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City Manager's Recommended Budget
Transcript of City Manager's Recommended Budget
City Commission Goals:
The recommended budget is:
Preserves core city services
Shifts funding to goal areas
Does not include a recommendation for a mill levy increase
Includes a 5-year Capital Improvements Program for planning
Context is Key
Recommends cutting 9.5 positions
Recommends rate adjustments
Sets city on a more firm financial footing in preparation for 2018 when the tax lid takes effect
Goal: Public Safety
Increases resources & equipment for the Police Department with $435,000 to over hire police officers
Mental Health Squad:
$256,449 in resources added to provide this service in coordination with Bert Nash Mental Health Facility
Continued support for Station #1 rehabilitation, training facilities and equipment
Goal: Mental Health
$325,000 included to invest in mental health services. WRAP provides mental health services in local schools.
in residential street maintenance, major street projects, contract milling & other street improvements
in utility infrastructure
Goal: Non-Motorized Transportation/Transit
in bicycle, pedestrian and ADA ramp improvements
in sidewalk gap program
for traffic calming projects
The recommended budget provides the necessary match for a
center (pending grant approval). Additional
Goal: Affordable Housing
included for affordable housing. These funds can be leveraged with additional funding or private funding to address this issue. Future funding is also included in the CIP.
Policies are in development to help encourage affordable housing throughout the community.
is provided through the CDBG/HOME program.
Goal: Economic Development
The recommended budget provides level funding for economic development activities.
These investments enable the community to
our valuable university assets, and provide
for a quality workforce which is responsive to the needs of employers.
$50,000 additional for the Peaslee Center and $25,000 for the Bioscience & Technology Business Center is recommended.
3.8% increase over 2016
One mill = $928,929
Tax Lid - 2018
The tax lid will place even greater pressure on our organization to fund our core city services.
This legislation caps the city's ability to raise property taxes to the consumer price index, unless there is a voter referendum.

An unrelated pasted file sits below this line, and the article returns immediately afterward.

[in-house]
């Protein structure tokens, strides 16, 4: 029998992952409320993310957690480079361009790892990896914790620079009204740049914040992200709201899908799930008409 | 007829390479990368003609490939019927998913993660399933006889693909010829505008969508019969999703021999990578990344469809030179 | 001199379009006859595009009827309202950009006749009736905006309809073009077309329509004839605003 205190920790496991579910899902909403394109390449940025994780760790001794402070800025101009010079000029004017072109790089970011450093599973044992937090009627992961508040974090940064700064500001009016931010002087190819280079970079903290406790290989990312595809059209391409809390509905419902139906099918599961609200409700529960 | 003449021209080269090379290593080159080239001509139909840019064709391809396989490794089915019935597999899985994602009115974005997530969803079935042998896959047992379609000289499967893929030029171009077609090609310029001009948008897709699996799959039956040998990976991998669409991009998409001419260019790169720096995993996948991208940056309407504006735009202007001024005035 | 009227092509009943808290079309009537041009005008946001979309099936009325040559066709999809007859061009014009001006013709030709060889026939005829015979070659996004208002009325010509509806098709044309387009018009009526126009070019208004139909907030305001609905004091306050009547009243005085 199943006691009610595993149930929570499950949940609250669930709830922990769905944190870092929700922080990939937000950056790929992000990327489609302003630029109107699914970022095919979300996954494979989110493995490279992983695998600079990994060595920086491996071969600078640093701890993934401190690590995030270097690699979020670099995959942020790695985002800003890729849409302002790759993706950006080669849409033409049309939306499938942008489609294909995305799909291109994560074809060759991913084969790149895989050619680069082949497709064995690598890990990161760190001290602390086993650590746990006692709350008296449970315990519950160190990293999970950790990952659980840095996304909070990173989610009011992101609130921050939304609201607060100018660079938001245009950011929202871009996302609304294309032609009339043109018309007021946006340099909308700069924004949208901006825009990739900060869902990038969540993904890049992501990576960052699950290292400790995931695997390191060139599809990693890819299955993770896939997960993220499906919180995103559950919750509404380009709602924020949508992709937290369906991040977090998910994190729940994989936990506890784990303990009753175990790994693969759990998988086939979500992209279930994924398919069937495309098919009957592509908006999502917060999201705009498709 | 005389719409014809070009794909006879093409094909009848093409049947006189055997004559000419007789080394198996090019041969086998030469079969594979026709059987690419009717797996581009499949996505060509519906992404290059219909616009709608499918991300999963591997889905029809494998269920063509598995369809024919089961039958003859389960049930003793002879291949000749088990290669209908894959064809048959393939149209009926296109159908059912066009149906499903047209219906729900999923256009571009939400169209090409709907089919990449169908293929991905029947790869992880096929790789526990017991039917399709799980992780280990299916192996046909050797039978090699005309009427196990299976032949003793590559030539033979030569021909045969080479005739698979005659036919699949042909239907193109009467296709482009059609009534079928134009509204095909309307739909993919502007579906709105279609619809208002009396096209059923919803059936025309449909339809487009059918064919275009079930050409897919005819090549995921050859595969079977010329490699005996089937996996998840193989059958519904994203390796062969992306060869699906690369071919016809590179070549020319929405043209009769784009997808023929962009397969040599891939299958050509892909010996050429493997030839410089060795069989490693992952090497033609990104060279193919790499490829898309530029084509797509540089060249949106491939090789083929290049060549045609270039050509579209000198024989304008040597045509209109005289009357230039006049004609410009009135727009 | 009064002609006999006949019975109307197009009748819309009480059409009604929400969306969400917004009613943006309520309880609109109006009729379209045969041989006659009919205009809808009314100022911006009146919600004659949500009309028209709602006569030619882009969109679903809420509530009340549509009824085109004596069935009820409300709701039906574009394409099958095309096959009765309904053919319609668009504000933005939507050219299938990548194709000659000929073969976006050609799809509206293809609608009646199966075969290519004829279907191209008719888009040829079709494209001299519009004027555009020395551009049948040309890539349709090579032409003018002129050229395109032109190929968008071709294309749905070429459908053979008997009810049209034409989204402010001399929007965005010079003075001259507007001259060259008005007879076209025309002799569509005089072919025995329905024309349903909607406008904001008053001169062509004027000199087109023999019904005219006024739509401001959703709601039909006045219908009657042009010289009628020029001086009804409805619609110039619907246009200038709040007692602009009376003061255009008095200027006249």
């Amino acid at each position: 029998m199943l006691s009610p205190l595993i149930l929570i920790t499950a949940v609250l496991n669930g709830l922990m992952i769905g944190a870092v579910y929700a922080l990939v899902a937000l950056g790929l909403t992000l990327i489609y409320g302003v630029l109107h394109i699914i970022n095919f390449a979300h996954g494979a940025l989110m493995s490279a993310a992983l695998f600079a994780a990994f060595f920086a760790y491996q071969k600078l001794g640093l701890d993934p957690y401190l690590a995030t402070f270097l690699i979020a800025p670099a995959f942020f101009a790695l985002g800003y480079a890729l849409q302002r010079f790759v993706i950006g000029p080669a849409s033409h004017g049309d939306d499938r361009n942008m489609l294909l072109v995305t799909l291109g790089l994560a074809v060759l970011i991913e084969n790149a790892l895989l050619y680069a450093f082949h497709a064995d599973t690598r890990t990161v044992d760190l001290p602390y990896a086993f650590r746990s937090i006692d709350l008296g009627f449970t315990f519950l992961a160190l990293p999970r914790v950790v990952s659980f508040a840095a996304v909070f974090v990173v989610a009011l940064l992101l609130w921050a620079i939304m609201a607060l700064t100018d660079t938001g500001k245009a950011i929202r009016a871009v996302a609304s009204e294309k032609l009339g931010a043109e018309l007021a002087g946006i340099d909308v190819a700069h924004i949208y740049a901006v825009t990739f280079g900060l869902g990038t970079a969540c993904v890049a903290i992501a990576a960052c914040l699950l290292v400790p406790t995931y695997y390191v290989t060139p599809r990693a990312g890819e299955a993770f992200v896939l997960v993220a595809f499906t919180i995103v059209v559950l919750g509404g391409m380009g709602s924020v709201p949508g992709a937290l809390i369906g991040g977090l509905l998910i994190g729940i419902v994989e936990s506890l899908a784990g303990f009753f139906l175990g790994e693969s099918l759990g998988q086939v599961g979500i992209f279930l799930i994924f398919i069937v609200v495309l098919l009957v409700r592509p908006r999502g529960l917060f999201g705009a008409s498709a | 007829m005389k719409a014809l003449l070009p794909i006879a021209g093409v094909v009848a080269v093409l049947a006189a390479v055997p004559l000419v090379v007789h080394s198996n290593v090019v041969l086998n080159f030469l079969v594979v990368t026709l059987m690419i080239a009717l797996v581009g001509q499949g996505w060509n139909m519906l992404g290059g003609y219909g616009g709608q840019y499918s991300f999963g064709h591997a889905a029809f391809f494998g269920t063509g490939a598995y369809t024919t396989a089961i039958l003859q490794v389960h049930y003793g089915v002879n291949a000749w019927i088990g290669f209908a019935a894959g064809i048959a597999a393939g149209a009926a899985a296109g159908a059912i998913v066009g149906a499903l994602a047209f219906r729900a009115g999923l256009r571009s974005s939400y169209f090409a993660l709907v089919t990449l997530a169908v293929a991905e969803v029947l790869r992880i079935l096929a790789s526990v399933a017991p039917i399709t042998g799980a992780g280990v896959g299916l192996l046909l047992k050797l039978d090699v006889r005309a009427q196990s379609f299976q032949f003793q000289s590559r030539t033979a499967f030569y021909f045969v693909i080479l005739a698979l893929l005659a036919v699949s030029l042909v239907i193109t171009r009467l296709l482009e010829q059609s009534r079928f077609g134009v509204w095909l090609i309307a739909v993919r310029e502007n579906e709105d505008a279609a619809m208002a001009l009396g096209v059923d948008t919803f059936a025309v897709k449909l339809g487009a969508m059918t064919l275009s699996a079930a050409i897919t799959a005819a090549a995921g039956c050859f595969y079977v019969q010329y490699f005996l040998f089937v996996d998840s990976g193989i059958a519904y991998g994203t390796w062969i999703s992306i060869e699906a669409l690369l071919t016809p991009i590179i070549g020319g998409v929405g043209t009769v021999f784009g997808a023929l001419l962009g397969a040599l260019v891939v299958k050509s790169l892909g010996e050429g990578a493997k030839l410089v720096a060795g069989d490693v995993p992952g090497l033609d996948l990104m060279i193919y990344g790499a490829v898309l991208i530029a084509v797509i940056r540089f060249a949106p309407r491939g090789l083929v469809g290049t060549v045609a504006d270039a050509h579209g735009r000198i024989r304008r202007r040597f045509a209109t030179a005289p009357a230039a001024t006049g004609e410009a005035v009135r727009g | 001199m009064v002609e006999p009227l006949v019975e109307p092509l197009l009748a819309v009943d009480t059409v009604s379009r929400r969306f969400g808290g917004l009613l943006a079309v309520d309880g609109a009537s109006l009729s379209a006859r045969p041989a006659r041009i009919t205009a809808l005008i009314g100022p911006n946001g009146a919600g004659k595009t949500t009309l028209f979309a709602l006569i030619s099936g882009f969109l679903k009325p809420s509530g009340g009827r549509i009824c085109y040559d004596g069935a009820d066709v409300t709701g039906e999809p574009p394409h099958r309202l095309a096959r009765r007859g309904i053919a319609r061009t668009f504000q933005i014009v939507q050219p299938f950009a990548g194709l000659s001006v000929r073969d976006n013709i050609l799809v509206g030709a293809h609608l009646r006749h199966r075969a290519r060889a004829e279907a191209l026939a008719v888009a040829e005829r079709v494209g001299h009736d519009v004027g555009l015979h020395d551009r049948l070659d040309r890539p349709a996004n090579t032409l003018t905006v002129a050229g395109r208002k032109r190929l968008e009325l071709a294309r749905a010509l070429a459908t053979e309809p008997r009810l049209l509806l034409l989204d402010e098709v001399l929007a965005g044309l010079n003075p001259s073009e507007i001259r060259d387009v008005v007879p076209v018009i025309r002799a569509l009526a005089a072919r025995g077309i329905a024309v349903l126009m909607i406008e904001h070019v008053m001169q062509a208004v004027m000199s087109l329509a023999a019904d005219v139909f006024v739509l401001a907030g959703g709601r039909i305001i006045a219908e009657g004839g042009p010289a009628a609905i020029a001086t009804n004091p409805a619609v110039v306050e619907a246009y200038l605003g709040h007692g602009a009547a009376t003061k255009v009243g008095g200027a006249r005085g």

Impact to Ratepayers
4 Positions with Incumbents
Director of Arts & Culture - City Manager's Office
Assistant Director of Finance - Finance
Small Business Facilitator - Planning & Development Services
5.5 Unfilled Positions to be Eliminated
Communications Specialist (Guest Tax) - City Manager's Office
Unfilled Parks & Recreation Director position - Parks & Recreation
PT Waste Reduction/Recycling Specialist - Solid Waste/Public Works
Administrative Support III - Fire-Medical
Project Engineer - Public Works
Administrative Support II - City Clerk's Office
Mental Health Squad - Police Department
5 new Utility positions (4 staff for new Wakarusa WWTP, 1 for service level improvements for water quality & testing)
2 new positions in the Stormwater Division of Public Works to perform stormwater culvert inspections
Reallocation of grant-funded positions in Planning & Development Services (0.25 FTE Planner I, 0.25 FTE Community Development Manager)
Senior Building Inspector added with budget neutral impact (fee supported)
Fire-Medical positions related to Eudora/Douglas County proposal for ambulance service (intergovernmental revenue supported/pending Douglas County authorization)
Employee Compensation & Benefits
Employees are our greatest asset.
Benefits and compensation in line with the market is important to recruiting & retaining quality employees.
2% merit pool recommended
Recommended budget provides 2017 funding for MOU employees (IAFF and LPOA)
Recommending longevity payments for employees with over 5 years of service be reduced to $40/year and recommending elimination of the program for employees hired after Jan. 1, 2017